In an IPA project aimed at optimising workplaces, manual laboratory processes are captured digitally and presented using data goggles. © Fraunhofer IPA

Freundel and his team also anticipate advantages with regard to physical laboratory planning. "One of our goals is to use augmented reality to place devices in a room, so we can analyse how much space laboratory staff have to move around the device and how the device fits into the room layout. Consequently, these tools will also help to plan new buildings better, and we will continue developing them this year."

As good as all this sounds in theory, there are still some hurdles as far as implementation of the tools are concerned. Freundel is well aware of this: "Many technologies sound good, but like augmented reality, they still have their limitations. For example, the field of view that can be viewed with data goggles is still relatively small, which causes problems as far as applications close to the eye and on the body are concerned. Other goggles with more computing power might be the solution." Digital speech recognition, for example, used for recording information, also gives rise to particular difficulties in laboratory settings. Not only does it have to master the technical language, but it also has to cope with a lot of background noises. Another important issue is sensor placement: which sensors should be placed where? Should they be attached to the employee or is it better to put them somewhere in the room? The team has set out to clarify the many small details so that they can offer industry partners smoothly functioning systems or jointly develop solutions adapted to individual requirements.

Digital laboratory services strengthen the competitiveness of companies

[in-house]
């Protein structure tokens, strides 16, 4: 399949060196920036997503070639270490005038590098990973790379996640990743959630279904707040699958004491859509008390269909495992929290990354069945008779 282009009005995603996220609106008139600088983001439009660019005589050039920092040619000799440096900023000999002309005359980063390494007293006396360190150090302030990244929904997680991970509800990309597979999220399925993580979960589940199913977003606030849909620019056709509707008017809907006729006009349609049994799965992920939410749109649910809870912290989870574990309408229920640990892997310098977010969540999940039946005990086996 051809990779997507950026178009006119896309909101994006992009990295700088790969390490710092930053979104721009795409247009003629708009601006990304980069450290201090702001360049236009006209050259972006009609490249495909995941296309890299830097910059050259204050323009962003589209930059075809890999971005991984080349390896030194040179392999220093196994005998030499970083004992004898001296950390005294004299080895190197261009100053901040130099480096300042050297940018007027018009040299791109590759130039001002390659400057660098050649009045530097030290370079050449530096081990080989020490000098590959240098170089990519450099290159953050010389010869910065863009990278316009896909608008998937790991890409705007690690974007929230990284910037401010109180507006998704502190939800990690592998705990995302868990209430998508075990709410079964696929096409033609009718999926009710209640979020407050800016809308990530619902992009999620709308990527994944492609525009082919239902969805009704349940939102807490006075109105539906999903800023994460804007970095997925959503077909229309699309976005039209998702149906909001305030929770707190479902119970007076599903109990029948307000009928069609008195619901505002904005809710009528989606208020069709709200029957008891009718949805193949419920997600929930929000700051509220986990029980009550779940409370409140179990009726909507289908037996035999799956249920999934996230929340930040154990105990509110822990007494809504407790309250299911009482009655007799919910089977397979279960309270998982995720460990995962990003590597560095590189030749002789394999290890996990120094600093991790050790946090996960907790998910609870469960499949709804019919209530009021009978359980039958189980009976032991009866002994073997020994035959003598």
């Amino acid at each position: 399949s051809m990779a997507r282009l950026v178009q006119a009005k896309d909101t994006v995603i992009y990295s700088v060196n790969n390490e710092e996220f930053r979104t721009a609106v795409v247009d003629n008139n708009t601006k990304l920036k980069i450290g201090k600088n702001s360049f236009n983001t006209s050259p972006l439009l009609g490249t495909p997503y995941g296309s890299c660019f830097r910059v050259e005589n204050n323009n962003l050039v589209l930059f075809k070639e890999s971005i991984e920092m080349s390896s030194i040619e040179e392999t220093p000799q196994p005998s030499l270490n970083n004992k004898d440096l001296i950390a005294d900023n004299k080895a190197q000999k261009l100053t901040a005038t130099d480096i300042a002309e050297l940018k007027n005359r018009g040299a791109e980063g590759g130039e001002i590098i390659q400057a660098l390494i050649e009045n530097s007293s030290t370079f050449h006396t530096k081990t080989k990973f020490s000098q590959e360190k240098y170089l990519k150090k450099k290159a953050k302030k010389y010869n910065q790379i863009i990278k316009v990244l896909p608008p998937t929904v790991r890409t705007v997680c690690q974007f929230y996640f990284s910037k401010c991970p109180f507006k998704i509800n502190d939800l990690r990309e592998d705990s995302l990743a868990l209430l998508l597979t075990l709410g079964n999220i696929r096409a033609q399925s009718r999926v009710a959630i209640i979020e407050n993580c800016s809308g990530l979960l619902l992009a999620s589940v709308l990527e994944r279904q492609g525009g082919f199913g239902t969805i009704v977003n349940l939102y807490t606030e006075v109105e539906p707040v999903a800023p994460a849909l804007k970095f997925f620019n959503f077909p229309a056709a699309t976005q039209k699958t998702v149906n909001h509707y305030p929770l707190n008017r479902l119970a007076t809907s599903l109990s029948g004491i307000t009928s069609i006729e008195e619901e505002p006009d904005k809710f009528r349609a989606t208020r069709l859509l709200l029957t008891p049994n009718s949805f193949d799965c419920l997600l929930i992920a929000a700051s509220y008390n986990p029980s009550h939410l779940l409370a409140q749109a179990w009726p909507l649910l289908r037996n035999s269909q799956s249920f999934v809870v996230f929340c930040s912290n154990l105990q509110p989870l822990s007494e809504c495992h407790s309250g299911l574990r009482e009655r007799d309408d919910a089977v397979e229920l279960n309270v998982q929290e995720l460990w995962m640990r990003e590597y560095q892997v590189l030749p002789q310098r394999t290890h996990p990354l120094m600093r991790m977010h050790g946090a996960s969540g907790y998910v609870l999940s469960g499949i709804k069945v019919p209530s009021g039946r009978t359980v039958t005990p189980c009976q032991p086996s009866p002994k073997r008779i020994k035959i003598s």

Digital analyses can also be used to improve the storage of consumables and chemicals for quick access to items that need to be used together. © Fraunhofer IPA

However, the researchers are not just looking at the laboratory itself: digital laboratory services also focus on storage. The IPA has started a research project to investigate how often which items are removed from the storage room and whether it would be a good idea to store them according to frequency of use. "It might be useful, for example, to store pipette tips and gloves together," says Freundel. This then leads into how the laboratory needs to be designed so that users have quick access to the things that they need most frequently.

Freundel and his team also address privacy and data security. "As data should not enable automatic tracing of users, we're aiming for generalised data capture. And it always depends on how digital services are used. For example, digital protocols are regarded as positive. If an employee spends an average of 20 percent of his or her time taking notes, he or she would have significantly more time to focus on the actual work if notes were digitally recorded," says Freundel. Another important point is data transfer. Will it still be possible to read the data in 20 years’ time, will the software still be available? And what about the encryption of data in the cloud? "All these issues will keep us busy and they are ones that we very much want to contribute to," says Freundel.

Freundel is certain of one thing: laboratory technician as a profession will not die out despite automation and digitisation. This is due to the variety of tasks and the many irregularities associated with experimental work - humans are better suited to specific tasks than machines. "In Germany, however, professionals are relatively expensive and well-trained staff are difficult to find. So we need to make better use of our skilled labour force, and digital laboratory services provide crucial help," says Freundel.

Website address: https://www.gesundheitsindustrie-bw.de/en/article/news/the-digital-laboratory-is-picking-up-speed/